Look at this historical sign! Look at it!
I attended Kleefeld School from Kindergarten to Grade 9, and over that decade spent a fair bit of time at Kleefeld Park. This historical sign was always there, not far from a really cool log cabin. I remember one year I was at the Kleefeld Honey Festival with my family, I was probably pretty young, maybe 6 years old ish, and they were offering festival-goers a taste of honeycomb, right near that cabin. That honeycomb blew my mind, it was so delicious. Anyway, because I love food so very much, I never forgot that honeycomb near that old timey log cabin at Kleefeld Park. And near that log cabin had been horseshoe pitches and the above historical sign, denoting the historical significance of Kleefeld.
So, Andrew and I wanted to check out historical stuff, and I figured we should start modestly, by simply paying a visit to this historical sign. I hadn’t been back to Kleefeld Park for many years, and I certainly hadn’t really cared much about the historical sign when I was a kid. But things have changed, I’m an old adult now, so it was time to have another look!
I remember my grandpa and my dad standing there, reading the sign. I also think I have a picture somewhere around here of my brother and grandpa standing next to the sign, taken when we had a family gathering in that park. I wish I could find that photo so I could show you…but alas, I cannot find it at the moment.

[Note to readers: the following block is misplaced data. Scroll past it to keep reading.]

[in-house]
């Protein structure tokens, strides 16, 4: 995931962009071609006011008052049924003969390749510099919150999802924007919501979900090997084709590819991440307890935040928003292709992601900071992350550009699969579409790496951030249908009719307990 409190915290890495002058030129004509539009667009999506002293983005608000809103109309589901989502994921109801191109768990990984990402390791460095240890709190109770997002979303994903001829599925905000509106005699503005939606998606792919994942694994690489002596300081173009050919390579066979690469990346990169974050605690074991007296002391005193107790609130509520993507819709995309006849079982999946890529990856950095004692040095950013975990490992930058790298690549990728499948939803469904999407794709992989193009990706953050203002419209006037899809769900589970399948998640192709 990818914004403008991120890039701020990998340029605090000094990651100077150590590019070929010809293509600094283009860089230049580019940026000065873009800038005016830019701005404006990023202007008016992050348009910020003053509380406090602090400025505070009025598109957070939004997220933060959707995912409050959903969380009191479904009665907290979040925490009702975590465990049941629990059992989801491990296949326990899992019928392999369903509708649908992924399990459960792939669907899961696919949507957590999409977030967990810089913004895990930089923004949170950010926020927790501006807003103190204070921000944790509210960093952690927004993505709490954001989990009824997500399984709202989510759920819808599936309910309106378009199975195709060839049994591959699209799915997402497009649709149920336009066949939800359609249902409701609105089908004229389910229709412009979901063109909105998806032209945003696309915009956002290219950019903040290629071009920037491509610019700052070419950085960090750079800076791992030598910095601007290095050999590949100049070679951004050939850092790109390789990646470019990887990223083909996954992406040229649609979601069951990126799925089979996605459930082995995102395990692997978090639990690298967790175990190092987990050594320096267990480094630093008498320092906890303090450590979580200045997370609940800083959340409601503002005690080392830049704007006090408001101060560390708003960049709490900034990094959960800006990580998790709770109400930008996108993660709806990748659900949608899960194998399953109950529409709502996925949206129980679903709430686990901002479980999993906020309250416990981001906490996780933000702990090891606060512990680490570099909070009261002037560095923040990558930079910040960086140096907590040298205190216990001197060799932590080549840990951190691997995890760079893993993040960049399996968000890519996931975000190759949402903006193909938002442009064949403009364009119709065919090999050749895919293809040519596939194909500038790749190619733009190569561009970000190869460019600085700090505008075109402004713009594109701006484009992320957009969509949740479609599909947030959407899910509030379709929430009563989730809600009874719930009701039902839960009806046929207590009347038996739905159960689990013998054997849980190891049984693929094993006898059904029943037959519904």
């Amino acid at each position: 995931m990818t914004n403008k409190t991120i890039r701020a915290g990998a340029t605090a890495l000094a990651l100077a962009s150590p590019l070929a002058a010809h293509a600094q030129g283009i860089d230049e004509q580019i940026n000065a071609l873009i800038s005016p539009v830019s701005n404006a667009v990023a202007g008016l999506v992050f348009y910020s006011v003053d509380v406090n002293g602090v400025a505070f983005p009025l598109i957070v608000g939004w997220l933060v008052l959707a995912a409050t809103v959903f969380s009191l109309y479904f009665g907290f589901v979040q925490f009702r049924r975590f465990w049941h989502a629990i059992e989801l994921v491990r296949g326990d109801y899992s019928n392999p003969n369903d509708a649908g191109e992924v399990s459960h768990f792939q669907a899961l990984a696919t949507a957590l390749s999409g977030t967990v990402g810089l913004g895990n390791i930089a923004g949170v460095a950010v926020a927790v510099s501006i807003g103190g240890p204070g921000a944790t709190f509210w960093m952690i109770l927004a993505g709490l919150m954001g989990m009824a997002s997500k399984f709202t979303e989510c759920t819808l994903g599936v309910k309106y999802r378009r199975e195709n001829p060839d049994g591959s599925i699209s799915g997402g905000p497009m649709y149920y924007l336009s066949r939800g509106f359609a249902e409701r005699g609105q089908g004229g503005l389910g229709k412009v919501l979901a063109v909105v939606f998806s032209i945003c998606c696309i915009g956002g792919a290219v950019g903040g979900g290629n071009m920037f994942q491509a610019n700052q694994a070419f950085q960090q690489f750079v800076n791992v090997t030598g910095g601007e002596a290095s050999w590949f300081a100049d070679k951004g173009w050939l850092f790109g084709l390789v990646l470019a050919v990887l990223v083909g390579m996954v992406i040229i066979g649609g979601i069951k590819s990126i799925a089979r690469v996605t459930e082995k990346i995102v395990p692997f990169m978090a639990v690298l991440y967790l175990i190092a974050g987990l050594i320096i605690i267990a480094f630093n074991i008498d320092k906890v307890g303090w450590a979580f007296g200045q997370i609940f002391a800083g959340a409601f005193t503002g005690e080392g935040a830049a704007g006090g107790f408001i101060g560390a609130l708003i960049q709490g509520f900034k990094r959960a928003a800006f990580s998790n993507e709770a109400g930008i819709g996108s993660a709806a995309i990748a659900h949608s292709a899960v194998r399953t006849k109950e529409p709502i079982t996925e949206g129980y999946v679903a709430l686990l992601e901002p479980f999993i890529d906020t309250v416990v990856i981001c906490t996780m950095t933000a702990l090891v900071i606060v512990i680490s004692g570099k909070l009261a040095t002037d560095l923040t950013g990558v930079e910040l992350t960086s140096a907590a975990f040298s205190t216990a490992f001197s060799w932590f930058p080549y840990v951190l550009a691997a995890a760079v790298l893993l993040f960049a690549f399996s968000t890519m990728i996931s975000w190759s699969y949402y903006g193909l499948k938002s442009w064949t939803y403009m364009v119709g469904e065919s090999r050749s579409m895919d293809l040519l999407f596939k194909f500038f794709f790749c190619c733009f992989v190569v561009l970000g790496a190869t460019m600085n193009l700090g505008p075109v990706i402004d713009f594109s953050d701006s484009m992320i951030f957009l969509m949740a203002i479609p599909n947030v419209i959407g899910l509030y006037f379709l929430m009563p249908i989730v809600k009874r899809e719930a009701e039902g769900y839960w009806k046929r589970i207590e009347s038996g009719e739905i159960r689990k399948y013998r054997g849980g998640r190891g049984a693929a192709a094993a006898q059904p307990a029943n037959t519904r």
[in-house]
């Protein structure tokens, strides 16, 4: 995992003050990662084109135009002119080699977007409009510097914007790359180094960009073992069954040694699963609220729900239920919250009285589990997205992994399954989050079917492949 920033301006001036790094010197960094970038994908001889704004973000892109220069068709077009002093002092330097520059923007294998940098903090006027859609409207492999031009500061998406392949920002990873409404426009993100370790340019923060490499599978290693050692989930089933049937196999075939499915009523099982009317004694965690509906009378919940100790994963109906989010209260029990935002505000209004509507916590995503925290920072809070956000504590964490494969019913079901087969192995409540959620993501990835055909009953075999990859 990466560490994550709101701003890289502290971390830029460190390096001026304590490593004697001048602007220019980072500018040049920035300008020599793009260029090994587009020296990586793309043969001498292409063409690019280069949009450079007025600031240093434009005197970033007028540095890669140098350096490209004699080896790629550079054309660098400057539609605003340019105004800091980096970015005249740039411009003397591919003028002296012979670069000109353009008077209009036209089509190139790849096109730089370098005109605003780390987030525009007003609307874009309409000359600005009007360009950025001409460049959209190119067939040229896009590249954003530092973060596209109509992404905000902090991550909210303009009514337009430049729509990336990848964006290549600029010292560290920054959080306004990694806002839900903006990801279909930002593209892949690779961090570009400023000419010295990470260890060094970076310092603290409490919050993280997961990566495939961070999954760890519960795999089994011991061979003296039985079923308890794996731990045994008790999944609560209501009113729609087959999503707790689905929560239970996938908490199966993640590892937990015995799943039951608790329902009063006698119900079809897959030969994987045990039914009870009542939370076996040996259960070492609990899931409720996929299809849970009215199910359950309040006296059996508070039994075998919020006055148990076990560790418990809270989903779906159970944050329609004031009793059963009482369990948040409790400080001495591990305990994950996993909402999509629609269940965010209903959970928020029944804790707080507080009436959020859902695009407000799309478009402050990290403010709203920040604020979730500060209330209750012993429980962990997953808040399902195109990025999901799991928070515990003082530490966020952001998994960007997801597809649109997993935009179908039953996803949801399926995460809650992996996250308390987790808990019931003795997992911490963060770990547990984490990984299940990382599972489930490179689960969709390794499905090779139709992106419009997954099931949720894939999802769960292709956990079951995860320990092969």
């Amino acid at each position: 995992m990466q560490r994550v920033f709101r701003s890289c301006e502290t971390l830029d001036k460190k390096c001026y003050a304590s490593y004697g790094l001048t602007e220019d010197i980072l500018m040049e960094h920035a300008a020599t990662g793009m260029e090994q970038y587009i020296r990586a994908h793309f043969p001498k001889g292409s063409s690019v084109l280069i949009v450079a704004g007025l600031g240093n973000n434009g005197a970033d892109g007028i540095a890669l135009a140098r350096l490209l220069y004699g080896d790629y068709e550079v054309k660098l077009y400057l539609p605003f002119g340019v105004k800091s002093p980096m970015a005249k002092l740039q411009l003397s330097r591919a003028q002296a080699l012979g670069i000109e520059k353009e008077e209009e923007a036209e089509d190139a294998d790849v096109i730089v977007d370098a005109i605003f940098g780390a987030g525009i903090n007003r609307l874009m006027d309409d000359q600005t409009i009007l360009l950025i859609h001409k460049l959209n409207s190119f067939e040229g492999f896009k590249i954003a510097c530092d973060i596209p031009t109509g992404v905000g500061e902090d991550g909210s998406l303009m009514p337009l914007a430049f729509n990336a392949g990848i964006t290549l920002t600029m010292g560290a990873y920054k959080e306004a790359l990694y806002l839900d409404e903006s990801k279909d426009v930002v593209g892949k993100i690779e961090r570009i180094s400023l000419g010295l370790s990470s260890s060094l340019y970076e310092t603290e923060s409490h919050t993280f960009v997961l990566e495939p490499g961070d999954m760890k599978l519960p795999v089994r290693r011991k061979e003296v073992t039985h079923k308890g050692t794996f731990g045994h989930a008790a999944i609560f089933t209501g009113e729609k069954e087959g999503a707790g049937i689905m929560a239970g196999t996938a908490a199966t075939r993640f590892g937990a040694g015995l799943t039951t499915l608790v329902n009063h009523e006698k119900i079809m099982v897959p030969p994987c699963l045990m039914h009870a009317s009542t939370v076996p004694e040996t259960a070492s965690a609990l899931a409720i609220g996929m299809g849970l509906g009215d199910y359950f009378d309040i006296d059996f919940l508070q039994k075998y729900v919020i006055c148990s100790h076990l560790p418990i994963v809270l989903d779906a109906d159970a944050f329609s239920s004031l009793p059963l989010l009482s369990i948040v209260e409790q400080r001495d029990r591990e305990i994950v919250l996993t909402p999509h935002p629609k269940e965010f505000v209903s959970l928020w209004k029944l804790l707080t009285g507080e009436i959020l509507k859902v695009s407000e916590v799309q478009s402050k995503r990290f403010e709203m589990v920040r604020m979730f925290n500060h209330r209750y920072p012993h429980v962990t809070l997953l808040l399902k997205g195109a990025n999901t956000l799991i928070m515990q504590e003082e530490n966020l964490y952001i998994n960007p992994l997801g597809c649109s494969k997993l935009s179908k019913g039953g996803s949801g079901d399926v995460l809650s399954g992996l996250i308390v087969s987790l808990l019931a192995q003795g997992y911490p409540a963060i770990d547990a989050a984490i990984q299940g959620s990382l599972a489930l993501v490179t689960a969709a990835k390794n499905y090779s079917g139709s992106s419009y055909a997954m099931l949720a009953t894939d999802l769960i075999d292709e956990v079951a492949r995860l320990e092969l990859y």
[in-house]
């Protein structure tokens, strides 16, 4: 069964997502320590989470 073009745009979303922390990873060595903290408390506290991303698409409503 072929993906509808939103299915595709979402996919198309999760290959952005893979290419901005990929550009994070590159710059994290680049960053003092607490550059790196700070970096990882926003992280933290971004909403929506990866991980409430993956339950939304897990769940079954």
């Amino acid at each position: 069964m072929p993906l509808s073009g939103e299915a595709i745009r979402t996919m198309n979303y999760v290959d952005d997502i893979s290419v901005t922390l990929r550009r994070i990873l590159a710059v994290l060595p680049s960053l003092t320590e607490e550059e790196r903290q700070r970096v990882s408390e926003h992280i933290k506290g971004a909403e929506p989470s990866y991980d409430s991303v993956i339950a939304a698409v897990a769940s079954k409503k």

But suffice it to say, that sign for sure used to stand at Kleefeld Park. Heck, the photo of it is even on Kleefeld’s Wikipedia page! (That’s where I got that photo from.)
Yep…I said “used to”.
Andrew and I were just there, and we could not find that sign ANYWHERE.
And then we drove down the church street, which I thought is where Gruenfeld was. (The original village of Kleefeld, from the 1870’s.) But I was obviously wrong, because the earliest dates in the church cemetery were from the 1940’s. So, we took a photo of the road from the windshield of the car and left it at that.
If you know what happened to Kleefeld’s historical sign, could you let me know?
(I need to get better at finding historical stuff.)
Oh and P.S., that cool old log cabin is gone now too. I’m sad about that.
Post-post script: In case you wanted to know what the sign used to say…here’s the text:
“Through negotiations with the Canadian government, 7000 Mennonites from the Russian Ukraine moved to Manitoba to safeguard their religion and village way of life. By 1885, this immigration totaled 9000. The first group arrived on board the river boat “International” on July 31, 1874. Four crudely constructed sheds near Niverville provided their first shelter. Later that year Gruenfeld became the first of 120 Mennonite Villages in 25 Townships east and west of the Red River. In spite of severe hardships the villagers prospered for their experience in Ukraine enabled them to overcome the difficulties of prairie agriculture. Their example was followed by those who came west during the Great Migration of 1896 to 1913.”